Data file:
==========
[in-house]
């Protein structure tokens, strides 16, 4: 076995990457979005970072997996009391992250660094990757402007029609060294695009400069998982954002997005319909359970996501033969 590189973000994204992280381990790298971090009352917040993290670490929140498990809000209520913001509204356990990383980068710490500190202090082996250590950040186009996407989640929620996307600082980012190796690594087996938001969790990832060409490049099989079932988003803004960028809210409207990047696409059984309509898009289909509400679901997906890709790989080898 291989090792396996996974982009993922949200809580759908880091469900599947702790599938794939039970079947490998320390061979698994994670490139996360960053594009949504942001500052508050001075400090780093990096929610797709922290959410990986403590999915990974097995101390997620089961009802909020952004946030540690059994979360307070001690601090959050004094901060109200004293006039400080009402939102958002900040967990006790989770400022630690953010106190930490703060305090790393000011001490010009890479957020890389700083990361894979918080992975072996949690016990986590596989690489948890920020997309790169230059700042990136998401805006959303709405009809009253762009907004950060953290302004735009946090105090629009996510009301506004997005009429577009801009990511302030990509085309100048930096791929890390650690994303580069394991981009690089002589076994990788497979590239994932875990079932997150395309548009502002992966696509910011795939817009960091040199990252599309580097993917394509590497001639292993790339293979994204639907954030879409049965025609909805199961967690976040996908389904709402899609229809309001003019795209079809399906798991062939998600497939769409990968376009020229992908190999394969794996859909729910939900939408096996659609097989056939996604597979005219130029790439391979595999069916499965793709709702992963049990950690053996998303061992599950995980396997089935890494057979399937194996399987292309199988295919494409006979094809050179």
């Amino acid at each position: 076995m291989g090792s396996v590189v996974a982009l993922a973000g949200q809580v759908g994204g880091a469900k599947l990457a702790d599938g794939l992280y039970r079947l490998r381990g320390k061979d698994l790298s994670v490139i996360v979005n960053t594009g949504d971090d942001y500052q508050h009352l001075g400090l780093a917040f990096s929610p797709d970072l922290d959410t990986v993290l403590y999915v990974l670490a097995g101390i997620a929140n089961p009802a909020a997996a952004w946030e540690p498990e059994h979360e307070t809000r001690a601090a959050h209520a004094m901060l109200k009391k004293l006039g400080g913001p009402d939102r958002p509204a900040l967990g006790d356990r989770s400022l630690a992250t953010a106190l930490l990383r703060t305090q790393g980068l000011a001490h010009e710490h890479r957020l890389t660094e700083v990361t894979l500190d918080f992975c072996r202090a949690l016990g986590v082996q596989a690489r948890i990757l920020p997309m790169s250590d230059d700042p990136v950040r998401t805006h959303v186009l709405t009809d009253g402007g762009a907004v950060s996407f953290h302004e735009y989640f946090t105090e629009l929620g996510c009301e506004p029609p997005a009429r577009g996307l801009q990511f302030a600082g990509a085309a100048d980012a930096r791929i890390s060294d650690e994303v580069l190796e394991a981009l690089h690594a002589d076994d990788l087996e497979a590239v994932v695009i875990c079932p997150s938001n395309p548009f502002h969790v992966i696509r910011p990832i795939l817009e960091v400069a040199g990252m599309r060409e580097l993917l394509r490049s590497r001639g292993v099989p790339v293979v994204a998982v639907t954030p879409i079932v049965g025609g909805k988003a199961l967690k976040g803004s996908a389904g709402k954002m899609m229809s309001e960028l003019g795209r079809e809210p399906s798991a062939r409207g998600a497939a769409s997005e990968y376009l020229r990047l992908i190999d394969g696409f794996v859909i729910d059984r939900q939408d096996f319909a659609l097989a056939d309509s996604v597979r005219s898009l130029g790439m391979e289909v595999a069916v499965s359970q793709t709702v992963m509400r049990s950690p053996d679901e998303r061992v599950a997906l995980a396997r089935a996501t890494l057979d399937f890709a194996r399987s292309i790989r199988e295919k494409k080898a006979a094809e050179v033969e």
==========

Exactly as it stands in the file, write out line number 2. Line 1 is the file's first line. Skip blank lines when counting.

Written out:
């Protein structure tokens, strides 16, 4: 076995990457979005970072997996009391992250660094990757402007029609060294695009400069998982954002997005319909359970996501033969 590189973000994204992280381990790298971090009352917040993290670490929140498990809000209520913001509204356990990383980068710490500190202090082996250590950040186009996407989640929620996307600082980012190796690594087996938001969790990832060409490049099989079932988003803004960028809210409207990047696409059984309509898009289909509400679901997906890709790989080898 291989090792396996996974982009993922949200809580759908880091469900599947702790599938794939039970079947490998320390061979698994994670490139996360960053594009949504942001500052508050001075400090780093990096929610797709922290959410990986403590999915990974097995101390997620089961009802909020952004946030540690059994979360307070001690601090959050004094901060109200004293006039400080009402939102958002900040967990006790989770400022630690953010106190930490703060305090790393000011001490010009890479957020890389700083990361894979918080992975072996949690016990986590596989690489948890920020997309790169230059700042990136998401805006959303709405009809009253762009907004950060953290302004735009946090105090629009996510009301506004997005009429577009801009990511302030990509085309100048930096791929890390650690994303580069394991981009690089002589076994990788497979590239994932875990079932997150395309548009502002992966696509910011795939817009960091040199990252599309580097993917394509590497001639292993790339293979994204639907954030879409049965025609909805199961967690976040996908389904709402899609229809309001003019795209079809399906798991062939998600497939769409990968376009020229992908190999394969794996859909729910939900939408096996659609097989056939996604597979005219130029790439391979595999069916499965793709709702992963049990950690053996998303061992599950995980396997089935890494057979399937194996399987292309199988295919494409006979094809050179």